As the tour's second major approaches, I keep going back to my dominant memory of the first. No, not Trevor Immelman's ball striking or Brandt Snedeker's tears. I remember the saliva. More specifically, the flying saliva.
On the back page of the pairing sheets at the Masters is a two-paragraph message from Bobby Jones under the heading conduct, customs and etiquette. The first sentence reads, "In golf, customs of etiquette and decorum are just as important as rules governing play." I'm guessing that Bobby Jones would not care if you took your hat off before shaking the hand of your playing partner's caddie at the end of a round. (When did that become part of the code of good golf manners, anyway?) I do think, though, that he'd frown upon spitting on his course.
Years ago, you seldom if ever saw a golfer spit. In my brief stint as a Tour caddie, dating back to the mid-'80s, I rarely saw pros do it. Players whom I spoke to going back to the '50s say they never saw it either. Smoking was common, but spitting was something you didn't see. Now every time you look up, there's another spitter, and we're not even talking about Sergio Garcia expectorating into the cup of the 13th hole on Sunday at Doral last year.
At the Houston Open in April, Johnson Wagner spat his way through the NBC telecast as he earned his first trip to the Masters. Would you spit in your mother's garden? Then why would you spit on somebody else's course? It's gross. Germy, too.
At the Masters you could see Scott Verplank spitting on the practice putting green, Tiger Woods spitting on the 18th tee and Boo Weekley spitting everywhere. On the other side of the gallery ropes Boo's father, Tom, was doing the same. There was lots of spitting among the patrons, sometimes in very tight quarters. I suggest long pants.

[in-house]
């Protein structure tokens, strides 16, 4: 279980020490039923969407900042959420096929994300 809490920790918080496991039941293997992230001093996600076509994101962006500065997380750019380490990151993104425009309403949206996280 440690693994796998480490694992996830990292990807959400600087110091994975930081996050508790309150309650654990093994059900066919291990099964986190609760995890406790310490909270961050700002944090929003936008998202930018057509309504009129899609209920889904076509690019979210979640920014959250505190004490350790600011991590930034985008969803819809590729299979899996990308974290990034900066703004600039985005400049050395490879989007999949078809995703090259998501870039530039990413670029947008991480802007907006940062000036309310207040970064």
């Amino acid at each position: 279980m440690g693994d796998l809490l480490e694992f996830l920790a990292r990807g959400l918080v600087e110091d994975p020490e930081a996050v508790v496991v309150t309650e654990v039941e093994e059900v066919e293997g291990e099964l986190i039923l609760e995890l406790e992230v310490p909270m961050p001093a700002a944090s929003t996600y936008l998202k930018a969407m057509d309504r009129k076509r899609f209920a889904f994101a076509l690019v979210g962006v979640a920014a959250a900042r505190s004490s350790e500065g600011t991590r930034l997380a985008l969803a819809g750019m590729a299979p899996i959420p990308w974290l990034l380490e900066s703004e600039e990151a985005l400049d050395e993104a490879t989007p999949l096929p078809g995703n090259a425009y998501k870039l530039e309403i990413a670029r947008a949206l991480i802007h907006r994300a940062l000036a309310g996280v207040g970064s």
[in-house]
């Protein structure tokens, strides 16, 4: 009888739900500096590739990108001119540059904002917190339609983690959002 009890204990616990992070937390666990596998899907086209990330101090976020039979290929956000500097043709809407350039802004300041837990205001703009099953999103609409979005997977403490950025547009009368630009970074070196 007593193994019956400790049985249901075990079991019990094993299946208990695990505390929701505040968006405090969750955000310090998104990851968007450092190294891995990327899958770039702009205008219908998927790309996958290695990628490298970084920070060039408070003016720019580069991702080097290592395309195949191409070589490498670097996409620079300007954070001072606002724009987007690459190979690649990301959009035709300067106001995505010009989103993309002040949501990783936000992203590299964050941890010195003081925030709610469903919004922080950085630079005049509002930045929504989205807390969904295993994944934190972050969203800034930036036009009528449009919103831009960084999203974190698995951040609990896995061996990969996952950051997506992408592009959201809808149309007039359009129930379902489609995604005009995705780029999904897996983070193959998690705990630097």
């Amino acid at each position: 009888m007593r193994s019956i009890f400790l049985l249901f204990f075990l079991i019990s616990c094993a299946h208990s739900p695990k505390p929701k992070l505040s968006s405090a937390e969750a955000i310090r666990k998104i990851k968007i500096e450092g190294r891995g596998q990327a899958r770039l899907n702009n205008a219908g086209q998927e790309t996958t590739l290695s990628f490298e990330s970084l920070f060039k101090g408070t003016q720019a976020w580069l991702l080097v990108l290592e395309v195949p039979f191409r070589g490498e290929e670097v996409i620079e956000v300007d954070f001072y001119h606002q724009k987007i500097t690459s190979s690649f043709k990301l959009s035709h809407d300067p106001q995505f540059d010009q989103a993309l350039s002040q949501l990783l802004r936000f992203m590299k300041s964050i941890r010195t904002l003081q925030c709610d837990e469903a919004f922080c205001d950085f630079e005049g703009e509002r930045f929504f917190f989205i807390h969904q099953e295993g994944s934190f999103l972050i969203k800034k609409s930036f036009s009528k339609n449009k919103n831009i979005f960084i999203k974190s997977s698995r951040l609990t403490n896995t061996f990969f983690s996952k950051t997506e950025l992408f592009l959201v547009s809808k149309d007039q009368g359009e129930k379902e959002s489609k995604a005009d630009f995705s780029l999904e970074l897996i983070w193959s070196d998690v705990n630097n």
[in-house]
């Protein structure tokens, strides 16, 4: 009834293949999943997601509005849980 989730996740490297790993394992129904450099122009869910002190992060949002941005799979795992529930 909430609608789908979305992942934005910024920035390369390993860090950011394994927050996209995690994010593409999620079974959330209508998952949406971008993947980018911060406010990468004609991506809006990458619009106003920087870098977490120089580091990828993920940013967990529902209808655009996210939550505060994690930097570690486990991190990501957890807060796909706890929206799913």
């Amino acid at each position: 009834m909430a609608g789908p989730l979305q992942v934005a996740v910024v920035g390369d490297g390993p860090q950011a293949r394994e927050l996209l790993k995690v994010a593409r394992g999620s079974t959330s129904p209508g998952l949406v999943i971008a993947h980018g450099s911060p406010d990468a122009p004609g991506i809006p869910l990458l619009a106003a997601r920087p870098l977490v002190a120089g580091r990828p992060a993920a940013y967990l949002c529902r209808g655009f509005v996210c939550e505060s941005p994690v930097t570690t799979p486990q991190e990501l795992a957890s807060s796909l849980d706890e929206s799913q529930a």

It's not happening only at Augusta National, although you notice it more in that parklike setting, just as I imagine you will at this week's U.S. Open, showcase of the USGA, which is charged with safeguarding the game's honorable traditions. That's because it occurs wherever the PGA Tour congregates. (You never see LPGA players spitting.)
I blame Tiger for the trend. He has legitimized spitting just as he has legitimized workouts before you play. He fights allergies and is often congested, but his spitting seems connected to both the pollen count and his bogey count. Doesn't matter. If he really needs to spit, he should get a little water cup on the tee. Or do as Greg Norman used to do and carry a handkerchief. They still make them.
Maybe the spitting helps the players feel more macho and more like real athletes. In baseball, tobacco spit used to be as commonplace as pine tar. These days there's less dipping and chewing in the national pastime than there used to be, and less spitting too. I don't know if dip is on the rise among Tour players, but spitting is.
Tiger — noted health nut — does not dip, but he does spit. Do you want to tee up your ball in Tiger's spit?
Actually, the answer is probably yes, but that's not the point.
SI's Farrell Evans responds to this column in the Press Tent. Read his opposing thoughts on spitting here.